[dropcap color=”#008040″ boxed=”yes” boxed_radius=”8px” class=”” id=””]T[/dropcap]here are innumerable launch pads from which our existing legal framework cripples our justice delivery system and makes it a national tragedy for a population of 125 crores (1.25 billion) at the last count of the Census in 2011. To repeat what was cited in my previous article on the subject, our Law Minister stated in the Lok Sabha last year that the number of pending cases as on 01.12.2015 was 58,906 in the Supreme Court, 41.55 lakhs (4.15 million) in the High Courts, and 2.64 crores (26.4 million) in District and Subordinate Courts. These totaled 3.06 crores (30.6 million).
A criminal case is first tried in a Magistrate’s trial court; then it goes to the Sessions Court; next is a single Bench High Court; next comes the Division Bench of the High Court before going up to the Supreme Court from where it could travel to a Division Bench or a Constitution Bench.
A former Chief Justice of India, H.L. Dattu, in December 2014, described the huge pendency of cases as a matter that “strikes at the very root of democracy and erodes respect for law among citizens who are at the receiving end of unjust treatment. This is where judiciary has to stand as a strong pillar. If this pillar develops cracks, the entire nation will feel its ripples.”
Clearly, a mission on a war footing is needed now, urgently. Clearly, too, there are many targets which must be the focus of our proposed “surgical strikes”.
Only an expert committee like the one suggested in my previous article will be competent to draw up a war plan to reform the legal framework. But, as a layman, the following seem ready for initial attacks.
Let’s start with the amendments that will reduce the “avalanche of case” without weightage to priorities, because all of the below seem essential.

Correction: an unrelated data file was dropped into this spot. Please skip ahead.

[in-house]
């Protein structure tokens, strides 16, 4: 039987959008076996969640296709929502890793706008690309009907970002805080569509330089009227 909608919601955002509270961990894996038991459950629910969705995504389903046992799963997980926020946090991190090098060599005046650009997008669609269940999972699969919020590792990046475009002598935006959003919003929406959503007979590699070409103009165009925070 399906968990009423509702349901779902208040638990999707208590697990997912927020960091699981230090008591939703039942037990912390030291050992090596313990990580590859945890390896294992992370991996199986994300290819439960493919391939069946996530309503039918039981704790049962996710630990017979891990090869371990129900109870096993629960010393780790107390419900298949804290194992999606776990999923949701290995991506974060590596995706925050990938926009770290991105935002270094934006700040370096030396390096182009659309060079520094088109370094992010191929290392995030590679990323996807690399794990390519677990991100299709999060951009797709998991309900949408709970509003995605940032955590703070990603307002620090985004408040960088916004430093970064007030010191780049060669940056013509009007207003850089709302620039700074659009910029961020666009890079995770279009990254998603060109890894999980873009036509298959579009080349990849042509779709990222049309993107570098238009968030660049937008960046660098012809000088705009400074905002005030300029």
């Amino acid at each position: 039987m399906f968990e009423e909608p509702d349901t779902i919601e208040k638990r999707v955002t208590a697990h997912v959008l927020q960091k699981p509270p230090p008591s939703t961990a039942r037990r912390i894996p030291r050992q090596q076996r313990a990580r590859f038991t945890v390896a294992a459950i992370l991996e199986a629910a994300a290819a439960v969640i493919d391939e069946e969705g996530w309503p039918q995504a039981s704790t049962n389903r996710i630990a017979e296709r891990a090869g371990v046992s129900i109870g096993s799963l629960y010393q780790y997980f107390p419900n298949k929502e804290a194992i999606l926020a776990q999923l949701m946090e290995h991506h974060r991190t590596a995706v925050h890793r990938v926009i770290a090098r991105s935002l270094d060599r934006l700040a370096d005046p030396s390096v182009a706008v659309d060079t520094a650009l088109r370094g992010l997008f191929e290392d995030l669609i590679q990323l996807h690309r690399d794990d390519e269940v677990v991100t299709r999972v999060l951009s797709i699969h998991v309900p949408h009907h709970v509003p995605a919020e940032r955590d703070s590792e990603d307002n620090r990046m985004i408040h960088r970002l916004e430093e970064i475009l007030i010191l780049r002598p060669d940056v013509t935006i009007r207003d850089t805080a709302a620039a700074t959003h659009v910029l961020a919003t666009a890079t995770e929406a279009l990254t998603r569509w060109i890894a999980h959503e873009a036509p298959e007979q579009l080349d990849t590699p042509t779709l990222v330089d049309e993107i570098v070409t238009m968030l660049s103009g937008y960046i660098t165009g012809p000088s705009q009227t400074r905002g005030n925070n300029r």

A criminal case is first tried in a Magistrate’s trial court; then it goes to the Sessions Court; next is a single Bench High Court; next comes the Division Bench of the High Court before going up to the Supreme Court from where it could travel to a Division Bench or a Constitution Bench. A civil case is first heard in the Small Causes Court and then goes up the ladder in the same way as a criminal case.
The above legal leader entails a lot of work in climbing it, what with forms, attestations, attachments, witnesses, Demand Draft payment, etc. And even in a Court decree for seizing a property is a Himalayan exercise for the beneficiary, what with the corrupt bailiff and the police, apart from the hired goondas engaged by the loser of the case, to stall the hand-over. This path is facilitated by the fact that till the case is heard there is no apparent accountability in the lower level of judges who are not penalized publicly for any of their act of erroneous interpretation of the law or the evidence. If there were such accountability, every judge at the lower level would have to be doubly sure of what verdict he is delivering. Such accountability must therefore be brought about. Let every judge in our courts really earn his pay and perquisites, like in the private corporate sector.